Since the mid-1990s, US and European attitudes, strategies and policies towards the Middle East have diverged. In the Middle East peace process, Europeans have grown frustrated with the lack of progress and with Washington’s near-monopoly on diplomatic action, and have begun to demand a greater role. On Iraq, the US insists on strong military and economic containment of Saddam Hussein, while some Europeans have started to press for a more rapid reintegration of Iraq into the international community and are reluctant to use or threaten force. The issue of how to deal with Iran has been most divisive of all, with the US and Europe deeply divided over whether they should contain, or engage, Tehran. Transatlantic tensions over the Middle East are damaging for three main reasons. They reduce the effectiveness of allied policies; undermine NATO’s cohesion when its future is no longer guaranteed by a common threat; and threaten to spill over into the economic domain.
This paper examines the reasons for these potentially damaging differences, assesses the prospects for improving transatlantic cooperation in the region and suggests approaches that may help to bring this about. Its main policy conclusions are:
On the Arab–Israeli conflict, as long as the peace process is moving forward, or has reasonable prospects of doing so, the US is probably right that Europe’s formal involvement in direct peace talks would not be helpful, particularly if such a role aimed to promote policies different from those of the US. If the peace process stalls completely, however, it will be difficult for Washington to justify opposing a more active European role.
On Iraq, the US-led policy of containment is correct, and economic sanctions should remain in place until Baghdad complies fully with UN Security Council disarmament resolutions. However, in exchange for Europe’s agreement to contribute to Iraq’s military containment, the US, like Europe, should abide by the letter and spirit of these resolutions, even if this means agreeing to lift restrictions on oil exports if Iraq complies in full. Failing to do so could undermine global support for the integrity of the UN system, ultimately leaving the US, and perhaps the UK, isolated in maintaining a policy that might not be sustainable in the long term.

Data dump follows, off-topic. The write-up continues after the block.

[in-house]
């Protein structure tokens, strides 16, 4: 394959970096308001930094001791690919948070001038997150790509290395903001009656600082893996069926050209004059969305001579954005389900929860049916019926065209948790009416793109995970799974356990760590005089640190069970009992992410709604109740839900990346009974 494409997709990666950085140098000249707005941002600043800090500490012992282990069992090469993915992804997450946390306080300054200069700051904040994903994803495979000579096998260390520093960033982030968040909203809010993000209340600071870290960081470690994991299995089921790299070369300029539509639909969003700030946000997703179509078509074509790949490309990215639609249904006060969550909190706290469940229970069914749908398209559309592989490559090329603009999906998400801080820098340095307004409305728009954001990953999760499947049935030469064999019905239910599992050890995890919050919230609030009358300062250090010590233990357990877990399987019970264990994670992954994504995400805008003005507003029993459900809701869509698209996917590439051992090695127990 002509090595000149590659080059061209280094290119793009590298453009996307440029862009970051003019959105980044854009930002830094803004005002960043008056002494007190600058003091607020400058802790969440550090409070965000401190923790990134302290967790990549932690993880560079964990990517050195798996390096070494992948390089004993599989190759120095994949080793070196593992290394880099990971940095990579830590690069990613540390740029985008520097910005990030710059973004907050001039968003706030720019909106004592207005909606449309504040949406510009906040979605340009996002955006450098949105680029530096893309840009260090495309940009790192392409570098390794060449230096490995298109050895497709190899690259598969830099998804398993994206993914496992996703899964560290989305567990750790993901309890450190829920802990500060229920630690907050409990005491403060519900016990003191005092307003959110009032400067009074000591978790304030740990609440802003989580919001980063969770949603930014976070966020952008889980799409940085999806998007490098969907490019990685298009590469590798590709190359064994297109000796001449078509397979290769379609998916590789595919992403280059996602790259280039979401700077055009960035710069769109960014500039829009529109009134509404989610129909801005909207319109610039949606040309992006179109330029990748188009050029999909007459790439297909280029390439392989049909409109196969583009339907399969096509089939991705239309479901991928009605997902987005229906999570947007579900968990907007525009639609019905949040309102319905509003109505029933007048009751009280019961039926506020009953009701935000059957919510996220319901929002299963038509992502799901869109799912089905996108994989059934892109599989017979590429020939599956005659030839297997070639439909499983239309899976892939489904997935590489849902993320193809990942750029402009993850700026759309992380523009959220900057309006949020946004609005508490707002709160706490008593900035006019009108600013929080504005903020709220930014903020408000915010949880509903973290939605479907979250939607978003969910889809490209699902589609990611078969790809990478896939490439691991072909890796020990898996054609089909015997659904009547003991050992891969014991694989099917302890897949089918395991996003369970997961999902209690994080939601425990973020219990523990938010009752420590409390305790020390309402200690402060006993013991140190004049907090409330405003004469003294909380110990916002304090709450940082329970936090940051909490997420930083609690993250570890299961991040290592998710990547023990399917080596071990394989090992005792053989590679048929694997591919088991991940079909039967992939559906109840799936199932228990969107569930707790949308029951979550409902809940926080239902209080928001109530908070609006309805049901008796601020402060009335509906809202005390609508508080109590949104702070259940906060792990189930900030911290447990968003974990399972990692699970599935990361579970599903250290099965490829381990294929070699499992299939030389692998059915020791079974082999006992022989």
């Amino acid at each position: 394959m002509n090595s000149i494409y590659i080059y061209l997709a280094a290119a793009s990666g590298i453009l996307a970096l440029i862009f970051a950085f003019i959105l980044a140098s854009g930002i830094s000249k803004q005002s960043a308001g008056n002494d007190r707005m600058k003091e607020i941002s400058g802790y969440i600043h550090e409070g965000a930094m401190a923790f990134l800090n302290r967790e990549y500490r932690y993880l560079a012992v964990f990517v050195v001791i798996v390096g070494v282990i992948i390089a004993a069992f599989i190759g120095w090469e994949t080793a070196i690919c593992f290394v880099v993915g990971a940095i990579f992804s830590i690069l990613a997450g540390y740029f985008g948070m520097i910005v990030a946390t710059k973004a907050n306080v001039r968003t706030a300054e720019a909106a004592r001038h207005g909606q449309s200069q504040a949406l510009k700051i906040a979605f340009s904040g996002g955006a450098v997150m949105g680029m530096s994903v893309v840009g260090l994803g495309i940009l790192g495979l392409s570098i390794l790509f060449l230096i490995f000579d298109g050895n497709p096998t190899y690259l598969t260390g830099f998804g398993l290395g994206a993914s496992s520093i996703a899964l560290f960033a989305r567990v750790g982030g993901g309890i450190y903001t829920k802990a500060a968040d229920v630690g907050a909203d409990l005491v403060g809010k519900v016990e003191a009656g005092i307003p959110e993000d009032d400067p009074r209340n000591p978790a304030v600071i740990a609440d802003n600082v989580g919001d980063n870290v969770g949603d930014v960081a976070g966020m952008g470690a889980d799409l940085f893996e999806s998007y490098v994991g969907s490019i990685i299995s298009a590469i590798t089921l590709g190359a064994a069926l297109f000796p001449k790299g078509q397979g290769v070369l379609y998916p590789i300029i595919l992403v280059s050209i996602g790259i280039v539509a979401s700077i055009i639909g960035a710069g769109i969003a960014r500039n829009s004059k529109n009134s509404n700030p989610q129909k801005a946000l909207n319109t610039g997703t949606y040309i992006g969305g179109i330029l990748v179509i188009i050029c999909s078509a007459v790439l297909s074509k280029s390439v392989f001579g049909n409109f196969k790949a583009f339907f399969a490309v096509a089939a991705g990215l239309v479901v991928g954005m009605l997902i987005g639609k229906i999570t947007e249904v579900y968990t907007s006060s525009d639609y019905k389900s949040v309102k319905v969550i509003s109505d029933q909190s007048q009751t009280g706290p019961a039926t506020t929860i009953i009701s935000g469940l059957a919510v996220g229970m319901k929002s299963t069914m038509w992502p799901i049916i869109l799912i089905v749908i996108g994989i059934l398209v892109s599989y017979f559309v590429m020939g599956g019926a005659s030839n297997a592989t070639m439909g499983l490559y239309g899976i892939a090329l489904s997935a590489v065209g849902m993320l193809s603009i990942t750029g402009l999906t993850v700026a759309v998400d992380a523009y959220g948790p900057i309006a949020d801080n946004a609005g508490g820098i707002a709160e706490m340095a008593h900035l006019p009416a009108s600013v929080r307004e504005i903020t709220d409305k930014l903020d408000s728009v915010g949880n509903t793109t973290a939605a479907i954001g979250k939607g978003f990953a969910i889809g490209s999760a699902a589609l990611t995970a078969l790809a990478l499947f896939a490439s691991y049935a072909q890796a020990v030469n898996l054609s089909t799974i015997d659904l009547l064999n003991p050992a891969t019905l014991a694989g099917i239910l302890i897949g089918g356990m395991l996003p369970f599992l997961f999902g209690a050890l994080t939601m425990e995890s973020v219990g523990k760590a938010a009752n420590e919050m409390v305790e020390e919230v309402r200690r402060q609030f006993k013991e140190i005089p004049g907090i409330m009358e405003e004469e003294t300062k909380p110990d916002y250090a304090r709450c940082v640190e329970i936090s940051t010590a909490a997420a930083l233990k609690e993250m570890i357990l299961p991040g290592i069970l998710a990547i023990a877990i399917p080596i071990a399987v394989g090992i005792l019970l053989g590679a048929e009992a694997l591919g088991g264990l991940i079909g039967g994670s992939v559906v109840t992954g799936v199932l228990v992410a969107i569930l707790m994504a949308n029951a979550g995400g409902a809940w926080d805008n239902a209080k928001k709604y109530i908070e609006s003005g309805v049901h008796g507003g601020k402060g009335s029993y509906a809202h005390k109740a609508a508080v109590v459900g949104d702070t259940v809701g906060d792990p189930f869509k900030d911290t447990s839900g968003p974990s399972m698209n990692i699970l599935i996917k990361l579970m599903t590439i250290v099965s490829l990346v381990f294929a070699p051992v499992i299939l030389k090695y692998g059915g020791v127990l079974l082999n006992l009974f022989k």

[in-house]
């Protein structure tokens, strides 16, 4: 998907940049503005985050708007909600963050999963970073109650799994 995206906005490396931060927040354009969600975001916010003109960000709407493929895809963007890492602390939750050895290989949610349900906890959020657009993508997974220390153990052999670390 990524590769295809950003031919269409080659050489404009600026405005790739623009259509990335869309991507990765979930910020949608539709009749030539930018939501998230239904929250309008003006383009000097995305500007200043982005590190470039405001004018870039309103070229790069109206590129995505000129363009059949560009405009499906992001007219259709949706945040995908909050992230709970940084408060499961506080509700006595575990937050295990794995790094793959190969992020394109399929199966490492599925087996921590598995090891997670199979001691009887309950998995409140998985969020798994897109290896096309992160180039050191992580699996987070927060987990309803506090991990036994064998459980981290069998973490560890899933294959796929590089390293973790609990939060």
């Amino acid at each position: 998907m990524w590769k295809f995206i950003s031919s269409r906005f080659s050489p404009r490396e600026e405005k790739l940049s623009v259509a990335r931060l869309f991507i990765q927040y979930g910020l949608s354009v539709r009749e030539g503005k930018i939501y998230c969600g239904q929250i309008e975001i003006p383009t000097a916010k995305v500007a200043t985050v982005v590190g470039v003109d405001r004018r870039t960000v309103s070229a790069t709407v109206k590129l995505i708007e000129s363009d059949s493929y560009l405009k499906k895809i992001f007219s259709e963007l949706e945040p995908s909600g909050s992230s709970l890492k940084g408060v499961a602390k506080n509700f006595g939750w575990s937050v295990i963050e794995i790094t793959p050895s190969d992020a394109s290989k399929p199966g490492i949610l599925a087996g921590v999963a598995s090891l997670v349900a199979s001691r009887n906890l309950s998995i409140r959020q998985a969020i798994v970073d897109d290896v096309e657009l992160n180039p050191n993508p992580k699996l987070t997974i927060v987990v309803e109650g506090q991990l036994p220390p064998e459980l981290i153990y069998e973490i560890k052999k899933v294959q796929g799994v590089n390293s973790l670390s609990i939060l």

On Iran, a transatlantic compromise would need to include an agreement by the US not to impose sanctions against European companies doing business with Iran, as long as Europe offered unstinting support in combating terrorism and helping to contain the development of weapons of mass destruction. The US should also seek agreement with the European Union on which Iranian actions would justify sanctions or other punitive measures.
The paper concludes by examining institutional changes that might help to promote transatlantic cooperation on the Middle East.
Table of Contents
Chapter 1 Europe's Growing Assertiveness in the Peace Process Chapter 2 How and Why the Allies Differ on the Peace Process Chapter 3 The Evolution of Transatlantic Divergence in the Gulf, Chapter 4 How and Why the Allies Differ over the Gulf, Conclusion Coordinating Western Policy
Phillip H. Gordon